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Next Steps for the Boston Red Sox to Win the World Series

Rick WeinerFeatured Columnist IVDecember 3, 2016

Next Steps for the Boston Red Sox to Win the World Series

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    Jared Wickerham/Getty Images

    Boston's remarkable 2013 season continues, with the St. Louis Cardinals the last obstacle for the Red Sox to traverse as the team looks to win its third World Series Championship since 2004.

    It was against the Cardinals, back in 2004, that the team's 86-year-old championship drought—and the dreaded "Curse of the Bambino"—came to an end, with Boston sweeping St. Louis in four games.

    Will history repeat itself in 2013, as some believe that Boston is once again a "team of destiny"?

    Let's take a look at the steps that Boston can take to make sure that it does.

     

    *Unless otherwise noted, all statistics courtesy of Baseball-Reference.com.

     

Cut Down on the Strikeouts

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    Jim Rogash/Getty Images

    The Red Sox struck out 73 times against Detroit in the ALCS, setting a pair of postseason records that the team would be wise to avoid trying to break in the World Series.

    First, Boston went down on strikes to Detroit's starting rotation 55 times.

    Not only did that number break the LCS record, previously held by the 1991 Pittsburgh Pirates, who struck out 49 times against Atlanta's starters in the NLCS, but it set a single-series postseason record, beating the 51 K's that the New York Yankees had against Arizona's starting staff in the 2001 World Series.

    Those 73 strikeouts work out to a ridiculous 34.6 percent strikeout rate for the Red Sox, 14.1 percent higher than the team's regular-season mark of 20.5 percent. Continuing to swing and miss as frequently as they did against the Tigers isn't going to find the Red Sox winning many games in the Fall Classic.

Attack St. Louis' Lineup

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    Dilip Vishwanat/Getty Images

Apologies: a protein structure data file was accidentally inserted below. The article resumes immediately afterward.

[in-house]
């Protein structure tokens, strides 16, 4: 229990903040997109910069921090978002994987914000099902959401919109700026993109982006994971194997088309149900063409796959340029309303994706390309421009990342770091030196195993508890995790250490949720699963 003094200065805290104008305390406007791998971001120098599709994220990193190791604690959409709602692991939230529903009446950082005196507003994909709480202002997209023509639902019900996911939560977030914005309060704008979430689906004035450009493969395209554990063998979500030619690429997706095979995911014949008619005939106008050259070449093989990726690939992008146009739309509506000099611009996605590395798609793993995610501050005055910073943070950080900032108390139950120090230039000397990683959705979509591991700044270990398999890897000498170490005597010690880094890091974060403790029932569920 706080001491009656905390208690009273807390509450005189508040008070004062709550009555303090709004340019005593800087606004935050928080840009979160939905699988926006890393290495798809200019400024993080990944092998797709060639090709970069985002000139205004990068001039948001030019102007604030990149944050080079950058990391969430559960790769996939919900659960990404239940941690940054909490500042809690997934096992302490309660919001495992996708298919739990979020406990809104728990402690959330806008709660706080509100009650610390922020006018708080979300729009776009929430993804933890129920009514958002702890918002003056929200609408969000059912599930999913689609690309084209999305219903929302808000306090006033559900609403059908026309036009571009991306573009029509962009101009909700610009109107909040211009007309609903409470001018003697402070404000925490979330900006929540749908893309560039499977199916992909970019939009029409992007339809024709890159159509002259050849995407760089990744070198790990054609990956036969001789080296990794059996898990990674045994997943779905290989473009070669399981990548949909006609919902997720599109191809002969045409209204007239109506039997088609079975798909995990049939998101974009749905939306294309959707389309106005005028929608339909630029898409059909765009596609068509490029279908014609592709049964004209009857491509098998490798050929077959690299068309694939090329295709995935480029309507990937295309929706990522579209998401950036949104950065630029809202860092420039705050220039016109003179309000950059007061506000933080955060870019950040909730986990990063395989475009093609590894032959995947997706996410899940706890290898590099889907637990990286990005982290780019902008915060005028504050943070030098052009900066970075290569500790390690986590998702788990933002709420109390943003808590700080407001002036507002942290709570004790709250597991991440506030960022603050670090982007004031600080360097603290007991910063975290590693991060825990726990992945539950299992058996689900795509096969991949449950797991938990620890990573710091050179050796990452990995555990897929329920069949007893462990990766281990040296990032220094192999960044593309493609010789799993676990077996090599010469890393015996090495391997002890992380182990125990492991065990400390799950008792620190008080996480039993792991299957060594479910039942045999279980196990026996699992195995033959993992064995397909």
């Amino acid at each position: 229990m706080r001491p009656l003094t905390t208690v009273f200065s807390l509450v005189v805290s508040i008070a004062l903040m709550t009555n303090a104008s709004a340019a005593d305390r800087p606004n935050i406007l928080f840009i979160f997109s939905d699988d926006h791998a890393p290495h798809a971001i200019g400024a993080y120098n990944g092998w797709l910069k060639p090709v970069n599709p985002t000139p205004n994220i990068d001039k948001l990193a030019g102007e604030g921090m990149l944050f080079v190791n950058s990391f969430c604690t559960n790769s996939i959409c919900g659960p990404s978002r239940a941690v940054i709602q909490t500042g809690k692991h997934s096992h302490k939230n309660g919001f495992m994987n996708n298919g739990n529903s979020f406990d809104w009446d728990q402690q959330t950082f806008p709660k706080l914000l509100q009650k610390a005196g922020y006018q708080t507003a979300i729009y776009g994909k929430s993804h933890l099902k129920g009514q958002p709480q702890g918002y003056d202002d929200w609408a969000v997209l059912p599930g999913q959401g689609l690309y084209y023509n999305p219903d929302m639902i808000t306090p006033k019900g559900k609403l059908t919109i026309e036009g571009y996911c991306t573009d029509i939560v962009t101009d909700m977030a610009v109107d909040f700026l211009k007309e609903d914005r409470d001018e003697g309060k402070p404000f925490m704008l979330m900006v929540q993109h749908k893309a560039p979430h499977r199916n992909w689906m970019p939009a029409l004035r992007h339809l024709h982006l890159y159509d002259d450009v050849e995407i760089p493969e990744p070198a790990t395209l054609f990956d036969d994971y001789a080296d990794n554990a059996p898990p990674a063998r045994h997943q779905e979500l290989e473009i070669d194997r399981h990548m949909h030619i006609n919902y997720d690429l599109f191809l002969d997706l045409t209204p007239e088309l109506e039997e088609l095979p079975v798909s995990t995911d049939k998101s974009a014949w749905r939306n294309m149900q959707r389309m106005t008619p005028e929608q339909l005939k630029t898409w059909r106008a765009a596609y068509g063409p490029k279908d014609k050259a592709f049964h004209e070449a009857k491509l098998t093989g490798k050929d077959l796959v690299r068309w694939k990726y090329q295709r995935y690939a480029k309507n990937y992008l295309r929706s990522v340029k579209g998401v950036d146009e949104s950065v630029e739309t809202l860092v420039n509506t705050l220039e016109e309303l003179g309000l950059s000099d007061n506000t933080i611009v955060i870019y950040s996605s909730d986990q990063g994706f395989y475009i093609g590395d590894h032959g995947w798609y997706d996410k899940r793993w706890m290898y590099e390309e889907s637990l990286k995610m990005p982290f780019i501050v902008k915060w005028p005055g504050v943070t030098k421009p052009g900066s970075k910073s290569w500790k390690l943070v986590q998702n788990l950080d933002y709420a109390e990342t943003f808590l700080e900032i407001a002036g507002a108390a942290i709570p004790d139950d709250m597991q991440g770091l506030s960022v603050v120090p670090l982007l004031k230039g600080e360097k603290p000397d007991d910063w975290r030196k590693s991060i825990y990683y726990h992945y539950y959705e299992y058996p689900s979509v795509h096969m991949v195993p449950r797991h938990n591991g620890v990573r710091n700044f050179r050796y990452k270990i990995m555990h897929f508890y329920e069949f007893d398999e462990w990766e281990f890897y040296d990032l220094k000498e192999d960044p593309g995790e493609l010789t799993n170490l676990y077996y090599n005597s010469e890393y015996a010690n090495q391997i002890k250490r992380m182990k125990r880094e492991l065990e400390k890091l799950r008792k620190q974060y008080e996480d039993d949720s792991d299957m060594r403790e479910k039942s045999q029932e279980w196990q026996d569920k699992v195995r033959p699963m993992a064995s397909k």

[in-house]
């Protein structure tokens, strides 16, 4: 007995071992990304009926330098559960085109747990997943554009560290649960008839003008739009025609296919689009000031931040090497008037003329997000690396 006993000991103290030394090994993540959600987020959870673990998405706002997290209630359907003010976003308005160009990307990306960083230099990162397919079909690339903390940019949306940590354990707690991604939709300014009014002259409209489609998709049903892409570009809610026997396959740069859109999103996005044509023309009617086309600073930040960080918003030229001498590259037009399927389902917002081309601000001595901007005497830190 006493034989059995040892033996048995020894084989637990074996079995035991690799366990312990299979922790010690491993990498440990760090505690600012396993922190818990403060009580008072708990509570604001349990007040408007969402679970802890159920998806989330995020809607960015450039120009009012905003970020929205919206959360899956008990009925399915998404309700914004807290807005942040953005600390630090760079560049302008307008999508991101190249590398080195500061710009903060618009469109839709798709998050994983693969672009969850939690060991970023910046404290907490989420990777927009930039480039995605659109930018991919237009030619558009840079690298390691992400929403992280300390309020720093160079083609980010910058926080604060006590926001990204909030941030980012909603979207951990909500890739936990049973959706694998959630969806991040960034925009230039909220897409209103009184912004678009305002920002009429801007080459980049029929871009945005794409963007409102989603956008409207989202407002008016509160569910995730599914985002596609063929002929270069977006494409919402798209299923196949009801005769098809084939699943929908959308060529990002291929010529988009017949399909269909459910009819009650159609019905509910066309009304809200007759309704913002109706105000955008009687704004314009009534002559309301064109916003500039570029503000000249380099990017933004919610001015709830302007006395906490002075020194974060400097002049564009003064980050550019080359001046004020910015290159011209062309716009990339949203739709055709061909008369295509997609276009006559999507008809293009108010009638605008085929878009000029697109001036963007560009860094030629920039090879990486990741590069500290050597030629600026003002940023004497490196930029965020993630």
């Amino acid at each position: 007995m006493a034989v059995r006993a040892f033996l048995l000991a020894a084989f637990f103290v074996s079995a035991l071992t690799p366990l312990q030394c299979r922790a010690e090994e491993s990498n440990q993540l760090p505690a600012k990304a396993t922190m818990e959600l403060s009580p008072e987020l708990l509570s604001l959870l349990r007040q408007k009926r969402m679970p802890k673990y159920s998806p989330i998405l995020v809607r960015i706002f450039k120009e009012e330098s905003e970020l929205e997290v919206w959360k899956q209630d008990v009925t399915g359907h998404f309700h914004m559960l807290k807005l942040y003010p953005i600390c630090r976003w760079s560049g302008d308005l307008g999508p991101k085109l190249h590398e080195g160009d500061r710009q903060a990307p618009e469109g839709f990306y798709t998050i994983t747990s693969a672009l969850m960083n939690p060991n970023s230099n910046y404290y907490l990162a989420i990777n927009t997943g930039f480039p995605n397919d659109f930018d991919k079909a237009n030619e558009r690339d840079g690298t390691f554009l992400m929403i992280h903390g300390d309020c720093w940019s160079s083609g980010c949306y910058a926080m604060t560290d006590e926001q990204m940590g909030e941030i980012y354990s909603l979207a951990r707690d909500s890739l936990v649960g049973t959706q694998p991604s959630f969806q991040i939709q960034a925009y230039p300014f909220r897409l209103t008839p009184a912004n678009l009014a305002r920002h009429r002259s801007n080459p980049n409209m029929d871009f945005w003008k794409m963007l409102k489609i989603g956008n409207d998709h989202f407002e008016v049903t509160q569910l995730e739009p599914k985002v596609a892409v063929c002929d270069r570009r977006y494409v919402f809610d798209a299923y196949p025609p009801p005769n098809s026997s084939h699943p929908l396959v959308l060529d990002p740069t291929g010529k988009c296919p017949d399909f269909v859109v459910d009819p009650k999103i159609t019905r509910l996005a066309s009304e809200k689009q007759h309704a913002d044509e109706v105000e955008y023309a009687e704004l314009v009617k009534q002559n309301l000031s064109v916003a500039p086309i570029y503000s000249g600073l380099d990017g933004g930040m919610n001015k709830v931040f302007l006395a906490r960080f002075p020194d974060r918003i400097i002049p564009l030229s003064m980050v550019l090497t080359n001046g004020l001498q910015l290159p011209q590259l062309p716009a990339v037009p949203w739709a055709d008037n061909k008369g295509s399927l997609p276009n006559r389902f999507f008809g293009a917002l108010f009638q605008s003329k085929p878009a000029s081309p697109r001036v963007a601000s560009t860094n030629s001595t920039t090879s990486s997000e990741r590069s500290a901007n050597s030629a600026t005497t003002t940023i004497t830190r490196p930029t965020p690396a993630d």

Although the Cardinals didn't strike out at as high a rate as the Red Sox did during the League Championship Series, St. Louis swung and missed more often—23 percent of the time—than they did during the regular season, when the team's 17.9 strikeout rate was the fifth-lowest in baseball.

    Boston's pitchers weren't quite the strikeout artists against the Tigers that they were in the regular season, averaging 7.13 K/9, down nearly a full K from their 8.03 mark that was MLB's sixth-highest from April through September, but the ability to get the other team to chase pitches is clearly there.

    Getting aggressive and challenging the Cardinals' bats early can only help to set the tone for the rest of the game—and increase Boston's chances of taking an early lead.

     

Take Advantage of Fenway Park

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    Jared Wickerham/Getty Images

    No team in the American League did a better job of protecting its house in 2013 than the Boston Red Sox, who posted a league-best 53-28 record at Fenway Park, second in all of baseball to only the Atlanta Braves, who were slightly better at home with a 56-25 mark.

    Over the course of history, we have seen teams take advantage of having the World Series begin on their home turf and get out to a 2-0 lead in the series 53 times. Those teams have gone on to win the Fall Classic 42 times, including 15 times in the last 16 occurrences.